Two major academic medical centers in the San Francisco Bay area are exploring a consolidation of their hospital operations.
University of California San Francisco Medical Center and Stanford (Calif.) University Hospital confirmed that they have been talking for the last six months but aren't ready to disclose the depth or scope of their discussions. A spokesman said a more definitive announcement about their plans will come in the next two to three months.
"The discussion will explore the feasibility or economies of scale and reduced duplication of investment in new facilities and state-of-the-art equipment," the two academic medical centers said in a joint statement.
Like other academic medical centers located in competitive markets, UCSF and Stanford said the proposed "collaboration" would provide more cost-effective patient care. The medical schools would remain independent, and both institutions would continue providing patient care at their hospital campuses and related clinics.
Combined, the two have $1 billion in assets and nearly 1,200 beds (See chart).
UCSF, owned by the state of California, had net income of $50.6 million on net revenues of $401.6 million in 1994, according to HCIA, a Baltimore-based healthcare research firm. Stanford, a stand-alone facility operated by the university, lost $14.7 million on $416.7 million in net revenues, HCIA said.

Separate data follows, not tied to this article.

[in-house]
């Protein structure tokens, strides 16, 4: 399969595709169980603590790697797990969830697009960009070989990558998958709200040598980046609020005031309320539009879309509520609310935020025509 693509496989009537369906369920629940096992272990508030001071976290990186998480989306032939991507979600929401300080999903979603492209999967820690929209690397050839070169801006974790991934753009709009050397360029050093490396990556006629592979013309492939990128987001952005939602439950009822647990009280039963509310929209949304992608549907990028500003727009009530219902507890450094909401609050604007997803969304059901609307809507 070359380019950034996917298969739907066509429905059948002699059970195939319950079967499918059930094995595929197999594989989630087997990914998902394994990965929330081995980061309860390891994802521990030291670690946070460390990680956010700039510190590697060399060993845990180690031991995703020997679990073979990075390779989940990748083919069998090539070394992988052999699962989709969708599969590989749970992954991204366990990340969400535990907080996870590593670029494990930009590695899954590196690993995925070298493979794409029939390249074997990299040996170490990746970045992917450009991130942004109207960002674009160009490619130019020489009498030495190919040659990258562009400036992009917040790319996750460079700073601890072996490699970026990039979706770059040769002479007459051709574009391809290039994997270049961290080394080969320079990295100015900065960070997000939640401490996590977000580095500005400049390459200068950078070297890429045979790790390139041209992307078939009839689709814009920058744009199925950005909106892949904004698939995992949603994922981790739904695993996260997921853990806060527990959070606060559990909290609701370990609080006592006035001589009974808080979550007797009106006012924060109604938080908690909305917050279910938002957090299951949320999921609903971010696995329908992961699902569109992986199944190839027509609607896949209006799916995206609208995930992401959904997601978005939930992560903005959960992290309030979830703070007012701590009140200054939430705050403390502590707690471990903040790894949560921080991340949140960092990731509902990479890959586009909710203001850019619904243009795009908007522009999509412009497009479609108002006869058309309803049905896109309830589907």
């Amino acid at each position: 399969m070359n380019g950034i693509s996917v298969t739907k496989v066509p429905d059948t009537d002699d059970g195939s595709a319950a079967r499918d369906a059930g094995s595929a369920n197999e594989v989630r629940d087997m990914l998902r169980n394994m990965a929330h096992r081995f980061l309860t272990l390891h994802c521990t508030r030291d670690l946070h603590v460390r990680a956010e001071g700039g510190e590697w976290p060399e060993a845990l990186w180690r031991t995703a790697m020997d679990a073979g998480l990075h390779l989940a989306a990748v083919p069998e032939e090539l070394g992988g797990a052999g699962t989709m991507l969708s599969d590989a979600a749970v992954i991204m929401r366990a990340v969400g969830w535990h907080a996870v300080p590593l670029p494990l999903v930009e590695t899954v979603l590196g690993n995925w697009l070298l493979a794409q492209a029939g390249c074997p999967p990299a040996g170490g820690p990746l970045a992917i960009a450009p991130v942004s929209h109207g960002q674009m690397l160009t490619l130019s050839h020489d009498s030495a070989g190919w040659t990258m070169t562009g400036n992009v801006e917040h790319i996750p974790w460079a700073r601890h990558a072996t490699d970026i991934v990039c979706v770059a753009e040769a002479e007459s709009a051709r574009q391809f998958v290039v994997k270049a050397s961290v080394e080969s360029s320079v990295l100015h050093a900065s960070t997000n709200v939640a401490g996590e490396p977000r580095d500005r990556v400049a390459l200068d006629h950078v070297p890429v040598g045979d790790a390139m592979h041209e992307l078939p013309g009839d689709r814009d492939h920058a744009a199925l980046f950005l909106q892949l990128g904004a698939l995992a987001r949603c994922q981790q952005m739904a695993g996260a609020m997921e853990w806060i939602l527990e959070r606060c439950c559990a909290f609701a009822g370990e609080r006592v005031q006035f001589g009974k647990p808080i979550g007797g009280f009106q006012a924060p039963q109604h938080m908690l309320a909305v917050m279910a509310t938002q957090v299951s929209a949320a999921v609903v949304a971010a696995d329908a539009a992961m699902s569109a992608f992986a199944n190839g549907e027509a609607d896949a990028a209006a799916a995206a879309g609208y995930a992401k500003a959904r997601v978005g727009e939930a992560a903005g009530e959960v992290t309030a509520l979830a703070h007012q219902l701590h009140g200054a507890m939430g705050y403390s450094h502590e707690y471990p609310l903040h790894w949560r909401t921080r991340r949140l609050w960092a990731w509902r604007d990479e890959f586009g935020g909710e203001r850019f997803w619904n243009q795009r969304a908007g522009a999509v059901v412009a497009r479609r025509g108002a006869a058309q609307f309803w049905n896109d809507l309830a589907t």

"We seek to assure that the education and research of these two premier academic medical centers continue to thrive in a dramatically changing healthcare environment," Stanford University President Gerhard Casper said.
The hospitals haven't said whether it would be a full-asset merger. At least one analyst also downplayed that notion, saying many academic medical centers across the country are simply looking at their options.
"I have not talked to an institution that isn't talking to another," said Robert Dickler, senior vice president of healthcare affairs at the Association of American Medical Colleges.
"We are seeing seminal changes, and people are willing to look at a range of possibilities. There's a tendency to assume that they have reached a conclusion when they haven't."